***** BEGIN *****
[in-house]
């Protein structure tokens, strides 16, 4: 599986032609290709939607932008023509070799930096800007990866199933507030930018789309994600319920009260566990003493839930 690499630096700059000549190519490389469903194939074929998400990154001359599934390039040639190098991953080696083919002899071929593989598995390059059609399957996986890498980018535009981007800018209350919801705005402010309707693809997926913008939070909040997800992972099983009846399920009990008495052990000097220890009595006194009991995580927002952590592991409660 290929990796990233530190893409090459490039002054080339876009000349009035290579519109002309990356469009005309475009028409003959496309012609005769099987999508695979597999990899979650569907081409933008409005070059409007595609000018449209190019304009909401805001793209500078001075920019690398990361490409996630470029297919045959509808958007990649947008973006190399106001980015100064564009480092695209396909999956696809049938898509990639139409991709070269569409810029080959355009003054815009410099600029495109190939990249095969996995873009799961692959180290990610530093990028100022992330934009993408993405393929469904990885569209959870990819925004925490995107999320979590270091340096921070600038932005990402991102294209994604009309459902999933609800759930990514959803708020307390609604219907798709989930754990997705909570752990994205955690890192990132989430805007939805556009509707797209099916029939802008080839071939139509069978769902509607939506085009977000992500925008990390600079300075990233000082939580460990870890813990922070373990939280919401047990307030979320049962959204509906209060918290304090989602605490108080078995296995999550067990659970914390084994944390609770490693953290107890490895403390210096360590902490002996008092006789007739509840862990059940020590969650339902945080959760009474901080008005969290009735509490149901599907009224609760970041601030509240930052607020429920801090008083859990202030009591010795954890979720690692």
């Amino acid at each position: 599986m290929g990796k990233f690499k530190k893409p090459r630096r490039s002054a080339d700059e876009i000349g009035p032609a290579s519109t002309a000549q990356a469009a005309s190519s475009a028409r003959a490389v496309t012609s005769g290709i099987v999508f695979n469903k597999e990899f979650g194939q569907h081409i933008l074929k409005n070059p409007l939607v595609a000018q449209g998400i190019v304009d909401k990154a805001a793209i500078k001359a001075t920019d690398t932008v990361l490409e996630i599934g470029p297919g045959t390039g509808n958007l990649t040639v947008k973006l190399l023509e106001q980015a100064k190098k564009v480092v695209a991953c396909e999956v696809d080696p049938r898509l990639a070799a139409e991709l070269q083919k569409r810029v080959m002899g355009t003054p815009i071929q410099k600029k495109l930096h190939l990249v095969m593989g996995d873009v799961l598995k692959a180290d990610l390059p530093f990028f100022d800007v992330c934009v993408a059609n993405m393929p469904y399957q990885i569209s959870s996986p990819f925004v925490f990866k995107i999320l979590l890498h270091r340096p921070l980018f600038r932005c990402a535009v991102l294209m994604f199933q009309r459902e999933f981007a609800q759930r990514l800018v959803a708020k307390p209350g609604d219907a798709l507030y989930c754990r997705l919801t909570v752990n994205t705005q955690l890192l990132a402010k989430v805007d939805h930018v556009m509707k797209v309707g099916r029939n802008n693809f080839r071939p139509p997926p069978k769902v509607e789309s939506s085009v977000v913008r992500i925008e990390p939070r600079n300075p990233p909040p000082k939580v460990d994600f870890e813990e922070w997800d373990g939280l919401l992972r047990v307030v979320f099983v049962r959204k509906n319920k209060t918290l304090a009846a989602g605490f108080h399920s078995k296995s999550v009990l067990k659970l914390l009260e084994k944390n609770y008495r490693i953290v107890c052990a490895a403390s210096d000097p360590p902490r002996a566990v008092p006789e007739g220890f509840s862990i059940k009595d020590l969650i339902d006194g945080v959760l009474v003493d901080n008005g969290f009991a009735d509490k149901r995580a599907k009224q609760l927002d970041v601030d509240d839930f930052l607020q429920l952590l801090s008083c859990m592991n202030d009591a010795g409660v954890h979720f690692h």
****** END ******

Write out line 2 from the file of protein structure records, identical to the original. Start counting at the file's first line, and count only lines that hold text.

């Protein structure tokens, strides 16, 4: 599986032609290709939607932008023509070799930096800007990866199933507030930018789309994600319920009260566990003493839930 690499630096700059000549190519490389469903194939074929998400990154001359599934390039040639190098991953080696083919002899071929593989598995390059059609399957996986890498980018535009981007800018209350919801705005402010309707693809997926913008939070909040997800992972099983009846399920009990008495052990000097220890009595006194009991995580927002952590592991409660 290929990796990233530190893409090459490039002054080339876009000349009035290579519109002309990356469009005309475009028409003959496309012609005769099987999508695979597999990899979650569907081409933008409005070059409007595609000018449209190019304009909401805001793209500078001075920019690398990361490409996630470029297919045959509808958007990649947008973006190399106001980015100064564009480092695209396909999956696809049938898509990639139409991709070269569409810029080959355009003054815009410099600029495109190939990249095969996995873009799961692959180290990610530093990028100022992330934009993408993405393929469904990885569209959870990819925004925490995107999320979590270091340096921070600038932005990402991102294209994604009309459902999933609800759930990514959803708020307390609604219907798709989930754990997705909570752990994205955690890192990132989430805007939805556009509707797209099916029939802008080839071939139509069978769902509607939506085009977000992500925008990390600079300075990233000082939580460990870890813990922070373990939280919401047990307030979320049962959204509906209060918290304090989602605490108080078995296995999550067990659970914390084994944390609770490693953290107890490895403390210096360590902490002996008092006789007739509840862990059940020590969650339902945080959760009474901080008005969290009735509490149901599907009224609760970041601030509240930052607020429920801090008083859990202030009591010795954890979720690692």